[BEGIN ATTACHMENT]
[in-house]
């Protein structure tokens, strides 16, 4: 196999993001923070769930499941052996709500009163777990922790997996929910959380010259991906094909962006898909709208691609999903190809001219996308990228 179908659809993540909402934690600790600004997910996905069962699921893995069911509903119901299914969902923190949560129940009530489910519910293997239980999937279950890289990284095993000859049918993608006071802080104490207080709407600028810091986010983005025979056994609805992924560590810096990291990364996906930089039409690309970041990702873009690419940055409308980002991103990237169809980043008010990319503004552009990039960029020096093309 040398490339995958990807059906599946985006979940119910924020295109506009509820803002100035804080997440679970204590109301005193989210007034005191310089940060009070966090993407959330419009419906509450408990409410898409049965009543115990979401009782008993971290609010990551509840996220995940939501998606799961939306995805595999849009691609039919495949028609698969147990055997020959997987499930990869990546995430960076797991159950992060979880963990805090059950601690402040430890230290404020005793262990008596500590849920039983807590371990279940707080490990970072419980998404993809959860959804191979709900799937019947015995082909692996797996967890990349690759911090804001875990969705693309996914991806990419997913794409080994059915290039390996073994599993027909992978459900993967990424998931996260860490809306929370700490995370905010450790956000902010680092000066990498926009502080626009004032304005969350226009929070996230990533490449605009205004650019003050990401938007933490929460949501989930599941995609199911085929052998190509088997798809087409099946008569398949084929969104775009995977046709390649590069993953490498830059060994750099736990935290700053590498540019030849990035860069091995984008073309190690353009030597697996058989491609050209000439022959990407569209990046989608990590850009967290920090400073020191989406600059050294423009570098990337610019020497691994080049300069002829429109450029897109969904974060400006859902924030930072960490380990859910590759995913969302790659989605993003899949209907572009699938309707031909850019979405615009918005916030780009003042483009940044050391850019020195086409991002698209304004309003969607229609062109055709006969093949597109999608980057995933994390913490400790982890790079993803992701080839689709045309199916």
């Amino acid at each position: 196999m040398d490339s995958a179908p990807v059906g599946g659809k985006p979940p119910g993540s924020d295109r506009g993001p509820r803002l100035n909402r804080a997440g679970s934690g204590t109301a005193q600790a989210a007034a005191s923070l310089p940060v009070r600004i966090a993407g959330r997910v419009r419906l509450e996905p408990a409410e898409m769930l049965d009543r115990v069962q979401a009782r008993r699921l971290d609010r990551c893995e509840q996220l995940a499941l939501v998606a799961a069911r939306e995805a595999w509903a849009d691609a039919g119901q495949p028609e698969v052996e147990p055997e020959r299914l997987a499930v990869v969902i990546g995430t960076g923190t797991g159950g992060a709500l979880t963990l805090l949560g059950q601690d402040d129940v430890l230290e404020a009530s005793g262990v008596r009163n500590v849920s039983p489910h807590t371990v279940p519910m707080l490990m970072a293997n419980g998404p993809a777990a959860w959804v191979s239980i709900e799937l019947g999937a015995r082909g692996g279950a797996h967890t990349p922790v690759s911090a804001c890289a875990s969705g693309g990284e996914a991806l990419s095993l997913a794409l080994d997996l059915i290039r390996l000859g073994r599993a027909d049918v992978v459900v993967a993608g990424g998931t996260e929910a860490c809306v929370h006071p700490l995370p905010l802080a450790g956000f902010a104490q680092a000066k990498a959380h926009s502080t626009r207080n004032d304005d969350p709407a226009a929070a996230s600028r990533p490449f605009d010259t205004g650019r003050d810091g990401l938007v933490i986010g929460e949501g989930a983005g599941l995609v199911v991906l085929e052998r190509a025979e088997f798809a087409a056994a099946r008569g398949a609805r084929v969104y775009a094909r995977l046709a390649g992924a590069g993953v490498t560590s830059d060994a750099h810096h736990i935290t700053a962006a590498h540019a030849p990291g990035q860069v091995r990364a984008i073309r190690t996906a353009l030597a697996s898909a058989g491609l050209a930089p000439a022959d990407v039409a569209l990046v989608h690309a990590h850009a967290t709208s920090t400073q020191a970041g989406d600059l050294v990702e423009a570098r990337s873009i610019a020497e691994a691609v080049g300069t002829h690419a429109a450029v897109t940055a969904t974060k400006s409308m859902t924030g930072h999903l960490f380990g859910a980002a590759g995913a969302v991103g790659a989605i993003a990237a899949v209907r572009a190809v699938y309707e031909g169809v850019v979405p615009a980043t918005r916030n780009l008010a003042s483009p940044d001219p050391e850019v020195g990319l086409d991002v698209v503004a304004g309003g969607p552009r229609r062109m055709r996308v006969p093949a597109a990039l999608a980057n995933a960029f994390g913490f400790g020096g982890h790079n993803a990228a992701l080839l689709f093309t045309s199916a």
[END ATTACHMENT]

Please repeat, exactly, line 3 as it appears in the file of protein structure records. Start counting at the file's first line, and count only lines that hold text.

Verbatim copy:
């Amino acid at each position: 196999m040398d490339s995958a179908p990807v059906g599946g659809k985006p979940p119910g993540s924020d295109r506009g993001p509820r803002l100035n909402r804080a997440g679970s934690g204590t109301a005193q600790a989210a007034a005191s923070l310089p940060v009070r600004i966090a993407g959330r997910v419009r419906l509450e996905p408990a409410e898409m769930l049965d009543r115990v069962q979401a009782r008993r699921l971290d609010r990551c893995e509840q996220l995940a499941l939501v998606a799961a069911r939306e995805a595999w509903a849009d691609a039919g119901q495949p028609e698969v052996e147990p055997e020959r299914l997987a499930v990869v969902i990546g995430t960076g923190t797991g159950g992060a709500l979880t963990l805090l949560g059950q601690d402040d129940v430890l230290e404020a009530s005793g262990v008596r009163n500590v849920s039983p489910h807590t371990v279940p519910m707080l490990m970072a293997n419980g998404p993809a777990a959860w959804v191979s239980i709900e799937l019947g999937a015995r082909g692996g279950a797996h967890t990349p922790v690759s911090a804001c890289a875990s969705g693309g990284e996914a991806l990419s095993l997913a794409l080994d997996l059915i290039r390996l000859g073994r599993a027909d049918v992978v459900v993967a993608g990424g998931t996260e929910a860490c809306v929370h006071p700490l995370p905010l802080a450790g956000f902010a104490q680092a000066k990498a959380h926009s502080t626009r207080n004032d304005d969350p709407a226009a929070a996230s600028r990533p490449f605009d010259t205004g650019r003050d810091g990401l938007v933490i986010g929460e949501g989930a983005g599941l995609v199911v991906l085929e052998r190509a025979e088997f798809a087409a056994a099946r008569g398949a609805r084929v969104y775009a094909r995977l046709a390649g992924a590069g993953v490498t560590s830059d060994a750099h810096h736990i935290t700053a962006a590498h540019a030849p990291g990035q860069v091995r990364a984008i073309r190690t996906a353009l030597a697996s898909a058989g491609l050209a930089p000439a022959d990407v039409a569209l990046v989608h690309a990590h850009a967290t709208s920090t400073q020191a970041g989406d600059l050294v990702e423009a570098r990337s873009i610019a020497e691994a691609v080049g300069t002829h690419a429109a450029v897109t940055a969904t974060k400006s409308m859902t924030g930072h999903l960490f380990g859910a980002a590759g995913a969302v991103g790659a989605i993003a990237a899949v209907r572009a190809v699938y309707e031909g169809v850019v979405p615009a980043t918005r916030n780009l008010a003042s483009p940044d001219p050391e850019v020195g990319l086409d991002v698209v503004a304004g309003g969607p552009r229609r062109m055709r996308v006969p093949a597109a990039l999608a980057n995933a960029f994390g913490f400790g020096g982890h790079n993803a990228a992701l080839l689709f093309t045309s199916a």